Tax filing status of your insurer matters…

Leemore Dafney of Harvard is making me change my mind with some new research.  She asks if the behavior of large Blue Cross and Blue Shield organizations that convert from non-profit to for-profit status matters in terms of premiums and medical loss ratios.  I had always thought that there would be little difference in premiums before and after and merely a difference in how surplus was distributed.  I was wrong.

I study the effects of conversions to for-profit status by Blue Cross and Blue Shield (BCBS) affiliates in 11 states, spanning 28 geographic markets. I find both the BCBS affiliate and its rivals increased premiums following conversions in markets where the converting affiliate had substantial market share. Medicaid enrollment rates also increased in these markets, a pattern consistent with “crowd in” of families who were formerly privately-insured. The results suggest for-profit  insurers are likelier than not-for-profit insurers to exercise market power when they possess it.

I’m updating my assumptions.  The mechanism of the lower premiums in markets is that if a non-profit Blue is constrained to optimize on something other than profit maximization, its pricing decisions will be different than profit optimizing pricing decisions.  Assuming there are other insurers in the market of which some are attempting to profit maximize, the lower Blue non profit premiums act as a hard constraint on higher premiums.  Once the non-profit Blue converts to a for-profit entity, some if not all of the constraints that had previously governed pricing and coverage offering decisions weaken or disappear.  The Blue premiums go up and the other, profit seeking, firms can also raise prices as the soft price ceiling disappears too.

 

We find heterogeneous effects that depend on the magnitude of the converting BCBS affiliate’s market share. Specifically, fully-insured premiums increased roughly 13 percent when converting BCBS plans had shares in excess of the mean pre-conversion BCBS share (20% in our sample), and roughly zero when pre-conversion share fell below the mean. Importantly, we do not observe different pre-conversion price trends in markets ultimately experiencing conversions relative to control markets whose BCBS affiliates attempted but failed to convert, nor in markets experiencing relatively sizeable conversions (relative to markets without conversions or with smaller conversions). Assuming no disproportionate quality changes by large BCBS affiliates (a possibility we discuss and discount below), these results suggest a post-conversion exercise of market power. Significantly, rivals of these large converting insurers also raised their prices following the conversions.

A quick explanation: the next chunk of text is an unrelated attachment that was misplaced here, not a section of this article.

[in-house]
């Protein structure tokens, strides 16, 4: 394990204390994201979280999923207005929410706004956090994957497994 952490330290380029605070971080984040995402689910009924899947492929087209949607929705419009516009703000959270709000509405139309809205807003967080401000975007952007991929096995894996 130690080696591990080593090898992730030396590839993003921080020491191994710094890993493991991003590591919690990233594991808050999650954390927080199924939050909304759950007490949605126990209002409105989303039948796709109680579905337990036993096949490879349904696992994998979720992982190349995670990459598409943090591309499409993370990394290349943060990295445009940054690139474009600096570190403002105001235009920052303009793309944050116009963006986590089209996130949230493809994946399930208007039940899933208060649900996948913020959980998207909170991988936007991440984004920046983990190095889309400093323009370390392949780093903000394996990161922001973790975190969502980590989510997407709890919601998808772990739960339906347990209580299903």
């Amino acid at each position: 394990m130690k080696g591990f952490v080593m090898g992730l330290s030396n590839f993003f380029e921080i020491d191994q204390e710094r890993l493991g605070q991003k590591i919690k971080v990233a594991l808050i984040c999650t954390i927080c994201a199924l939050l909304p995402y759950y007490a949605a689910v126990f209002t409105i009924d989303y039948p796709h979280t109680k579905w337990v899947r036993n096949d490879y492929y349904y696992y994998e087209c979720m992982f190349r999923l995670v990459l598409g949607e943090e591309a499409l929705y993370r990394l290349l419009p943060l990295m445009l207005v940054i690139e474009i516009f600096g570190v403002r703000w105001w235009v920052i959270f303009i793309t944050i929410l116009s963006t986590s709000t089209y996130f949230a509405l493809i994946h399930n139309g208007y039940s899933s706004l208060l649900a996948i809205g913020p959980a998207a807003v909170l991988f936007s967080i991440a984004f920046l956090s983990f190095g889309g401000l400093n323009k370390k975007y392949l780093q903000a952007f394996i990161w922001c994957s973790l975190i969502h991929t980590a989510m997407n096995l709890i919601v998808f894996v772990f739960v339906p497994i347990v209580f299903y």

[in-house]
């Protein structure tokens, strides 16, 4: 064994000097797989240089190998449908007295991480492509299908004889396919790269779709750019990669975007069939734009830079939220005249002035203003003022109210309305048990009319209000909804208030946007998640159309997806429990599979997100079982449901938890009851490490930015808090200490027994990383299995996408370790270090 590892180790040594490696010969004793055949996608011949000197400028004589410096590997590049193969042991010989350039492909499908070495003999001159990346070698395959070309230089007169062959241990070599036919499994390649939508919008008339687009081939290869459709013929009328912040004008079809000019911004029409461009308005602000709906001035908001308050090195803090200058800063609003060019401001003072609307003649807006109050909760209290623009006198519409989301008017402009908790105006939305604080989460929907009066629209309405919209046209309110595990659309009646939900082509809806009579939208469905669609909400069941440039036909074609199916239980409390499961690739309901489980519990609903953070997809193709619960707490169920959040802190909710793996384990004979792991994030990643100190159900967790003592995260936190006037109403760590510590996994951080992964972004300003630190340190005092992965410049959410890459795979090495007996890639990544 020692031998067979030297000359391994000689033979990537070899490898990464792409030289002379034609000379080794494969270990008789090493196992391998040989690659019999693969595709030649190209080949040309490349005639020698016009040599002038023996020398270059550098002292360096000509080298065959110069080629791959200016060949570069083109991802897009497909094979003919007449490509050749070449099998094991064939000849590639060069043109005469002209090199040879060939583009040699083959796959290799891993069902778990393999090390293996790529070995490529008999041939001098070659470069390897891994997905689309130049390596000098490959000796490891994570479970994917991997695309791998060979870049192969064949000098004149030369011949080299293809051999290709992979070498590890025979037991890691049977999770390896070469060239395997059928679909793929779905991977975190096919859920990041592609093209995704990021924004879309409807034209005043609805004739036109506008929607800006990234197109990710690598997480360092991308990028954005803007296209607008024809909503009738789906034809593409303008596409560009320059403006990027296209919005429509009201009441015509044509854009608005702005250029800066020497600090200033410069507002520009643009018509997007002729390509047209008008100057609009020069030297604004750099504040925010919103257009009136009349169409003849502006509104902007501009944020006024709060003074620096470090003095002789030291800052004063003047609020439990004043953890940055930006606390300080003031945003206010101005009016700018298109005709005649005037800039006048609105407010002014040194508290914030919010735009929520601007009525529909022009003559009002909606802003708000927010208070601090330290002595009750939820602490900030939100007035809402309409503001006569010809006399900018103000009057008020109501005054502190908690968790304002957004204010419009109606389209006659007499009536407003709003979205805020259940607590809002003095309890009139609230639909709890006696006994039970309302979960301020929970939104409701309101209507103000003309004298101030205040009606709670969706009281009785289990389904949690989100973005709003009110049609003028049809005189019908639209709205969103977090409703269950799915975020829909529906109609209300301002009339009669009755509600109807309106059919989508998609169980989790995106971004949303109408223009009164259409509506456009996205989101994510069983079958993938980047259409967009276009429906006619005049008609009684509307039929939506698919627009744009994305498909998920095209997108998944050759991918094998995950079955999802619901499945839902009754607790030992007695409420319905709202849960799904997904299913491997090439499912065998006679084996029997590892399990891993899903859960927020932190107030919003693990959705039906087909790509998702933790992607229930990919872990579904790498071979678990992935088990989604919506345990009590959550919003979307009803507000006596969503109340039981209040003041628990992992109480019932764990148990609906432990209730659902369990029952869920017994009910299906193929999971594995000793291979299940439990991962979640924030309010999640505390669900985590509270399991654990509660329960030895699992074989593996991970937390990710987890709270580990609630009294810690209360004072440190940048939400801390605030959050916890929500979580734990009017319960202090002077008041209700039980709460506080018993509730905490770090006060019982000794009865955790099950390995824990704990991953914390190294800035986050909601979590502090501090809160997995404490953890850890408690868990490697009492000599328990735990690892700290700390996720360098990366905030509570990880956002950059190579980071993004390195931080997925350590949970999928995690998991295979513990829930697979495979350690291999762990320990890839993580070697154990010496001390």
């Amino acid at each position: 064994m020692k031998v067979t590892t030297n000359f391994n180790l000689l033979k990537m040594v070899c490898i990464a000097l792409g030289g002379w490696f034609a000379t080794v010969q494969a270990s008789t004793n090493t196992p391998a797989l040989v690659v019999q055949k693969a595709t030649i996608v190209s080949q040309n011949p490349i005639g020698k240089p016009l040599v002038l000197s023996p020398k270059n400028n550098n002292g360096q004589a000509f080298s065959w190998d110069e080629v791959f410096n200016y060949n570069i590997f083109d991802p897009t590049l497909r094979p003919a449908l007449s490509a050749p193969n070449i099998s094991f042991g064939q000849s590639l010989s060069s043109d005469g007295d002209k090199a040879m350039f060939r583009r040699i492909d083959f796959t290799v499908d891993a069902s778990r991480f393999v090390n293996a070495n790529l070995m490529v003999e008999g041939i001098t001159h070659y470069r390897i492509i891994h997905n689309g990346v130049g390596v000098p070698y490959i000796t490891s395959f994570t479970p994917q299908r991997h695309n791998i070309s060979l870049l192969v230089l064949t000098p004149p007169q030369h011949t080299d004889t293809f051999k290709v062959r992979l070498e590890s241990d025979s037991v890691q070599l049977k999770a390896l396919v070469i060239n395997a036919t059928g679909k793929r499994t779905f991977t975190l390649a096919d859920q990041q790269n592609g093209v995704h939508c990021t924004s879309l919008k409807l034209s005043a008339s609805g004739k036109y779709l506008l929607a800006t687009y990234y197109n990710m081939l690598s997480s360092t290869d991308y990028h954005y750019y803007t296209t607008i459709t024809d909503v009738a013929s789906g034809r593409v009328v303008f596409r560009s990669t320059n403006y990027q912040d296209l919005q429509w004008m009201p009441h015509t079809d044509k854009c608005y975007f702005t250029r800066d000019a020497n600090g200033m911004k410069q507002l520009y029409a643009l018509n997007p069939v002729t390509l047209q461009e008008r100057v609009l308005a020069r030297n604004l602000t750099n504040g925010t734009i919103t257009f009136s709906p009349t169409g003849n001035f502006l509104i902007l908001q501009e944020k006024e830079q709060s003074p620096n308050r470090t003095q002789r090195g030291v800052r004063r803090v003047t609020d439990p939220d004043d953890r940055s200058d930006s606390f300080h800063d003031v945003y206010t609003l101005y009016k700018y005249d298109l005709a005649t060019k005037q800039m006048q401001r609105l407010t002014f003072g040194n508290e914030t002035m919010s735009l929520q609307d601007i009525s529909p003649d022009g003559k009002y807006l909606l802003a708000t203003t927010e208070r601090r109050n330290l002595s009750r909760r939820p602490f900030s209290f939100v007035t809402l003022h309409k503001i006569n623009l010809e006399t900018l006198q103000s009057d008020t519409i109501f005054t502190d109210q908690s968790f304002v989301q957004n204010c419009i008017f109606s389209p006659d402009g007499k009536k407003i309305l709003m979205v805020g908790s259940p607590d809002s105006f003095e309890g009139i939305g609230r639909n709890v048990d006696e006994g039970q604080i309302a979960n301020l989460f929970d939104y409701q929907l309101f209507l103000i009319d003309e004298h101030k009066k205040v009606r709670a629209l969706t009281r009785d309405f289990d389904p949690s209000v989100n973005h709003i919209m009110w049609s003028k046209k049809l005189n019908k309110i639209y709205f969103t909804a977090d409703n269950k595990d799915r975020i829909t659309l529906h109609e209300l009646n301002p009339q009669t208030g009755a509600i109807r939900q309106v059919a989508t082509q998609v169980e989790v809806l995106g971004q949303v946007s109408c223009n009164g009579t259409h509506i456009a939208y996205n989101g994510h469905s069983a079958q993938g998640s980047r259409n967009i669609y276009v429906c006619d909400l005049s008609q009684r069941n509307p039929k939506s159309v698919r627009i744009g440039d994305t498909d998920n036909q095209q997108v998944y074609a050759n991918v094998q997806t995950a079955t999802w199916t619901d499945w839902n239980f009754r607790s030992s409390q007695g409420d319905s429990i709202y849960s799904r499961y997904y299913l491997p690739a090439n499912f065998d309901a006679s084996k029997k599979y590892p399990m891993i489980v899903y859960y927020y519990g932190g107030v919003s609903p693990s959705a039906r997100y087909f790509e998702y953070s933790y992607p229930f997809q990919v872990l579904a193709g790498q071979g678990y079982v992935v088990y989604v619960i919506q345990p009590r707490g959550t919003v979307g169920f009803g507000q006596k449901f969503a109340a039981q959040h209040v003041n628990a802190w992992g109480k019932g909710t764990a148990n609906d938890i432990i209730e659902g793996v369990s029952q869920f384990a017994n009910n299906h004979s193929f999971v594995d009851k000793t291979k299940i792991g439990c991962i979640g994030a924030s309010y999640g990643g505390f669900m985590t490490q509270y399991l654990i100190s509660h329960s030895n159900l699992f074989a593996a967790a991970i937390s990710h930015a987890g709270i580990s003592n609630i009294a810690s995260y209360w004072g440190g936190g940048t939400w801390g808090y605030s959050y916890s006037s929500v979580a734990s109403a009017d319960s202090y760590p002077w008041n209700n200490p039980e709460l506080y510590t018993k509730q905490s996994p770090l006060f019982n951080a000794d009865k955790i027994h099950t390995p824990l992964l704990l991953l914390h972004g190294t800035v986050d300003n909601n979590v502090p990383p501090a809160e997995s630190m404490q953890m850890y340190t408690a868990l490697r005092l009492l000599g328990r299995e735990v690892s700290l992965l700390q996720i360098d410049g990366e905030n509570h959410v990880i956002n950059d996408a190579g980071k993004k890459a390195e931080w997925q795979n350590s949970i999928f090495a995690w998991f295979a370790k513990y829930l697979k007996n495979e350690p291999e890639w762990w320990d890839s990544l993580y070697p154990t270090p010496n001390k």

She points out that this logic is what fueled the funding of co-ops in the ACA. Non-profit entities that have to at least break even while not profit optimizing can shift the economic incentives of for-profit firms if the non-profits are big enough.

This paper is critical research. It should make people move their priors towards the organizational structure of health insurers mattering more.






6 replies
  1. 1
    Another Scott says:

    Whew, that’s some dense prose. :-/

    I thought it was obvious that conversion to for-profit would lead to increased prices. It’s good to see that there’s data/a proposed mechanism that supports my gut-feeling.

    Thanks.

    Cheers,
    Scott.

  2. 2
    jo6pac says:

    Must be why we really need an improved Medi-Care for all in Amerika from birth to death

  3. 3
    Just Chuck says:

    Shorter: for-profit companies will screw people for profit. Quelle surprise.

  4. 4
    Greg Stone says:

    We had under 50 employees and this was our experience. After all the for profit conversions a new product would be rolled out every year while premiums on the old product would spike. Only high profit accounts/companies were offered the new product. I presume that this method of cherry picking and “firing” unprofitable accounts was a way of skirting regulations meant to keep small companies in larger pools due to their natural volatility with so few employees. From the company standpoint the only way to avoid Russian Roulette was to fire employees who most needed the insurance. We didn’t do that but given the economic incentives it must have happened often.

  5. 5
    Spike says:

    When I worked for a BCBS affiliate, the official like was that “we are a not-for-profit, not a non-profit” and I was never clear what that distinction meant.

  6. 6
    DamnFrank says:

    How’s this translate into hookers n blow?

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